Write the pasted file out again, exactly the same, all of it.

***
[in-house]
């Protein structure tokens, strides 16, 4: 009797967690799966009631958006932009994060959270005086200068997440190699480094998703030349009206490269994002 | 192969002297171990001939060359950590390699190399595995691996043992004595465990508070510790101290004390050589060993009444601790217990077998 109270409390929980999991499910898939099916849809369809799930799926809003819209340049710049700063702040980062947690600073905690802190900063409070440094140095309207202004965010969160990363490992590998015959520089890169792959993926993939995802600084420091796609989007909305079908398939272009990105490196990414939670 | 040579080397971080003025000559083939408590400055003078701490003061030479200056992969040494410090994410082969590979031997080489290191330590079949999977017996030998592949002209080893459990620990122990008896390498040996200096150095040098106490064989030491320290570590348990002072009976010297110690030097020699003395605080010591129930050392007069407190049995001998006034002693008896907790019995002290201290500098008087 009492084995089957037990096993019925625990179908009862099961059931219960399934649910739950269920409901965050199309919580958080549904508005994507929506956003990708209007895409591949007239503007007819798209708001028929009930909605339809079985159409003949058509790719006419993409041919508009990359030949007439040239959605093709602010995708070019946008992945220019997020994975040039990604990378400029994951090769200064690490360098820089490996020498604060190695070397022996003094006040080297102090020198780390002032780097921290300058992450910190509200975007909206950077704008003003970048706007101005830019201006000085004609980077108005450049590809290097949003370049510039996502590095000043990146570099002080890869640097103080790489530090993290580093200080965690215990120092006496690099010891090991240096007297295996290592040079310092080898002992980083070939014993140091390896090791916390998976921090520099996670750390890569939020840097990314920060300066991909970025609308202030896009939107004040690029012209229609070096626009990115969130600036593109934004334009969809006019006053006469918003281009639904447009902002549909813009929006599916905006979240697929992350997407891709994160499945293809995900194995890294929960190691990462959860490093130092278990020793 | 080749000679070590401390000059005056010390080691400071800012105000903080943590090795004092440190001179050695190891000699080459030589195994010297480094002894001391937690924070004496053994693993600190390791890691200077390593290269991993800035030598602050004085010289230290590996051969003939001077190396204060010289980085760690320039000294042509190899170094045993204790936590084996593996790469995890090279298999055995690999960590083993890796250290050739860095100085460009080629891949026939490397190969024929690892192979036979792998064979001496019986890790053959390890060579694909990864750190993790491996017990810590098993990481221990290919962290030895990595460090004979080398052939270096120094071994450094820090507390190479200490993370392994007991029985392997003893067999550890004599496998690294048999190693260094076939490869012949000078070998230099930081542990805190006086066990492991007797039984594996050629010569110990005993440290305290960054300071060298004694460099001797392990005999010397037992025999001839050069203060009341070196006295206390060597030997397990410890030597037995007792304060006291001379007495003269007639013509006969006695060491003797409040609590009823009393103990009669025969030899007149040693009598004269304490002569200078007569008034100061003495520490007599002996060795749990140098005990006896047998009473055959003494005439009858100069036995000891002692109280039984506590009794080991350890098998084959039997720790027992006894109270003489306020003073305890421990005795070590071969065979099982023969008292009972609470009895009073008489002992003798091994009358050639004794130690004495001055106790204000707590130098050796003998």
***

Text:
[in-house]
């Protein structure tokens, strides 16, 4: 009797967690799966009631958006932009994060959270005086200068997440190699480094998703030349009206490269994002 | 192969002297171990001939060359950590390699190399595995691996043992004595465990508070510790101290004390050589060993009444601790217990077998 109270409390929980999991499910898939099916849809369809799930799926809003819209340049710049700063702040980062947690600073905690802190900063409070440094140095309207202004965010969160990363490992590998015959520089890169792959993926993939995802600084420091796609989007909305079908398939272009990105490196990414939670 | 040579080397971080003025000559083939408590400055003078701490003061030479200056992969040494410090994410082969590979031997080489290191330590079949999977017996030998592949002209080893459990620990122990008896390498040996200096150095040098106490064989030491320290570590348990002072009976010297110690030097020699003395605080010591129930050392007069407190049995001998006034002693008896907790019995002290201290500098008087 009492084995089957037990096993019925625990179908009862099961059931219960399934649910739950269920409901965050199309919580958080549904508005994507929506956003990708209007895409591949007239503007007819798209708001028929009930909605339809079985159409003949058509790719006419993409041919508009990359030949007439040239959605093709602010995708070019946008992945220019997020994975040039990604990378400029994951090769200064690490360098820089490996020498604060190695070397022996003094006040080297102090020198780390002032780097921290300058992450910190509200975007909206950077704008003003970048706007101005830019201006000085004609980077108005450049590809290097949003370049510039996502590095000043990146570099002080890869640097103080790489530090993290580093200080965690215990120092006496690099010891090991240096007297295996290592040079310092080898002992980083070939014993140091390896090791916390998976921090520099996670750390890569939020840097990314920060300066991909970025609308202030896009939107004040690029012209229609070096626009990115969130600036593109934004334009969809006019006053006469918003281009639904447009902002549909813009929006599916905006979240697929992350997407891709994160499945293809995900194995890294929960190691990462959860490093130092278990020793 | 080749000679070590401390000059005056010390080691400071800012105000903080943590090795004092440190001179050695190891000699080459030589195994010297480094002894001391937690924070004496053994693993600190390791890691200077390593290269991993800035030598602050004085010289230290590996051969003939001077190396204060010289980085760690320039000294042509190899170094045993204790936590084996593996790469995890090279298999055995690999960590083993890796250290050739860095100085460009080629891949026939490397190969024929690892192979036979792998064979001496019986890790053959390890060579694909990864750190993790491996017990810590098993990481221990290919962290030895990595460090004979080398052939270096120094071994450094820090507390190479200490993370392994007991029985392997003893067999550890004599496998690294048999190693260094076939490869012949000078070998230099930081542990805190006086066990492991007797039984594996050629010569110990005993440290305290960054300071060298004694460099001797392990005999010397037992025999001839050069203060009341070196006295206390060597030997397990410890030597037995007792304060006291001379007495003269007639013509006969006695060491003797409040609590009823009393103990009669025969030899007149040693009598004269304490002569200078007569008034100061003495520490007599002996060795749990140098005990006896047998009473055959003494005439009858100069036995000891002692109280039984506590009794080991350890098998084959039997720790027992006894109270003489306020003073305890421990005795070590071969065979099982023969008292009972609470009895009073008489002992003798091994009358050639004794130690004495001055106790204000707590130098050796003998």